The beach at Derrynane
The weather on the day we visited Valencia was gorgeous; off came the sidescreens, on went the sun cream and an early start was made.
'The Blind Piper', Caherdaniel
We left the main road to Cahersiveen and joined the Skellig Ring, on what was to be a thoroughly memorable drive. With fabulous sea views, the distant Skelligs, famous for their thriving puffin and gannet populations, were visible in the misty morning sunshine and we stopped for a coffee just before dropping down into Portmagee and the bridge on to Valencia Island.

En route to Valencia Island, the Skelligs in the far distance left
Portmagee is close to the place where the ‘Great Eastern’ laid the second Transatlantic Cable in 1866. From here we pootled around the island towards Knightstown, from where the first cable was laid in 1858 by ‘HMS Agamemnon’ linking Knightstown to Hearts Content in Newfoundland.
Portmagee and Valencia Island in the distance
The ferry from Knightstown to Renards Point delivered us to a splendid hostelry called ‘The Point’, which has a totally justified reputation for its seafood, portions of which were consumed with relish.
On Valencia
Valencia Lighthouse
In Knightstown awaiting the ferry to Renards Point
On the drive back to Westcove I was getting a little worried about a clattering noise emanating from the offside front of the car as it travelled across the worst sections of road surface.  It was only after our return to the UK, when I was washing the car, that I realised it had been caused by the offside overrider rattling against the indicator lens and not, that I hadn’t put the wheel on properly as my wife had suggested!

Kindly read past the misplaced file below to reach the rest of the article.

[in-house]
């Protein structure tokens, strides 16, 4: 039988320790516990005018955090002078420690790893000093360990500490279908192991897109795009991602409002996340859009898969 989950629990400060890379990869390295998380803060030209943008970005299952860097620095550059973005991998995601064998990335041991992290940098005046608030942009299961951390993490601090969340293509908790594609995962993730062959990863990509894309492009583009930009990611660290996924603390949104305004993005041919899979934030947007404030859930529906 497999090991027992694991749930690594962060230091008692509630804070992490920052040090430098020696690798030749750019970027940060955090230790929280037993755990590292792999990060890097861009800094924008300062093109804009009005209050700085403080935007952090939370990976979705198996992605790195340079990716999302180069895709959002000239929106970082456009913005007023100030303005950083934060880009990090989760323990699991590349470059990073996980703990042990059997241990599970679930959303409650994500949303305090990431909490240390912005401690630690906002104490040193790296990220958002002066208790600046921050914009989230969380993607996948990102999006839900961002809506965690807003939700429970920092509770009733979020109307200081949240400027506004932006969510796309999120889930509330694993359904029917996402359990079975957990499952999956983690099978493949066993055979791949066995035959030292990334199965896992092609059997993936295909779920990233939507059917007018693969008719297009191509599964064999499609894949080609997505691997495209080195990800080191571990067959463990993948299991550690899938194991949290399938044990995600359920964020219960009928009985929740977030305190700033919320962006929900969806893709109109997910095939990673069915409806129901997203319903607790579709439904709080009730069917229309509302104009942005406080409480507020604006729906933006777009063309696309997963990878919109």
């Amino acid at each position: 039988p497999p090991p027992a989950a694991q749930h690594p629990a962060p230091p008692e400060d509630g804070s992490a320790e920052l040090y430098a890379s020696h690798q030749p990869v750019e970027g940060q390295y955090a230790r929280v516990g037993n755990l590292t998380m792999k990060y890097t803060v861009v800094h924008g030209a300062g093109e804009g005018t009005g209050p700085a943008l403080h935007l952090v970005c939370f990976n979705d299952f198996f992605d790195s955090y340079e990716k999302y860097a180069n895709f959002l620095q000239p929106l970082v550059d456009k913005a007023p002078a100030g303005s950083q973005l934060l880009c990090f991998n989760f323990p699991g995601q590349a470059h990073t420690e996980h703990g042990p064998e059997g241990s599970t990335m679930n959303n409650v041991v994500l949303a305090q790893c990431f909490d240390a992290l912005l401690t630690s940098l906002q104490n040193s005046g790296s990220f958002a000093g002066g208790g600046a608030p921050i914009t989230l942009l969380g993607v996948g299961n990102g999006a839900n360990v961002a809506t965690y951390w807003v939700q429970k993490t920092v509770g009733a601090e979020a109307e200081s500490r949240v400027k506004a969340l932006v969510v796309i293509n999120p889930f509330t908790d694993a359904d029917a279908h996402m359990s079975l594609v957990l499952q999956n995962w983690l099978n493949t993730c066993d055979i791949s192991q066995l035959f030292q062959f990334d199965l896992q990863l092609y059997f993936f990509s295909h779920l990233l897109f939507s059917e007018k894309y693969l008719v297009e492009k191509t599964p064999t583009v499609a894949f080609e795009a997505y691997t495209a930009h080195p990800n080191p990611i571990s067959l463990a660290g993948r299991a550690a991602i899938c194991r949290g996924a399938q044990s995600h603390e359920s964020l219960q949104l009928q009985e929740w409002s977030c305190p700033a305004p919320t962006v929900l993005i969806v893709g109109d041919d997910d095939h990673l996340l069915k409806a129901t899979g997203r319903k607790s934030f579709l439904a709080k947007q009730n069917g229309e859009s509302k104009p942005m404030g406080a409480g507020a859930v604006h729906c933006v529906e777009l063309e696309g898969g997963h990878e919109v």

Killarney Lakes our journey back to Callan
The weather on our last day was ghastly, so our ramblings were limited to a short visit to the local market in Caherdaniel and then to the local pub, ‘The Blind Piper’.
As we were enjoying our chowder and Guinness, the landlady approached us and told us that when we had visited previously, the Morgan had been photographed outside the pub and will appear on their new website which is currently being constructed.
That bit of news really brightened a rather gloomy day.
Inistioge, a  lovely watering hole
We set off early on our return journey, as we were once again staying the night at Callan and wanted to spend time in the city of Kilkenny. It was a prudent decision, as I was able to drive over the worst roads before traffic intensified, straddling the white line to avoid the potholes and broken edges!
A bit of history!
On Sunday we drove to Dun Laoghaire and parked to await the arrival of the ferry and spotted that bespoke trailer again, which of course prompted another meeting with Alan and his wife Tina. However, on this occasion we got to look inside the trailer at his magnificent MG, part of a very large collection that includes a vintage Bentley (‘The fastest lorry in the world’...Ettore Bugatti), an SS Jaguar, an HRG, a couple of Astons etc.,etc. In his words, a shed full!!!!
1934 MG K3
What a wonderful trip we had, covering a total mileage of 1085 miles. The Irish were so friendly and wherever we went the car attracted even more attention than it usually gets, not just from the locals but Americans, of which there were many, and the many other tourists visiting that gorgeous part of the world.


  1. What a fantastic trip with some beautiful photos. It is one that I would like to do if I ever get the opportunity. Thank you for sharing. Frank.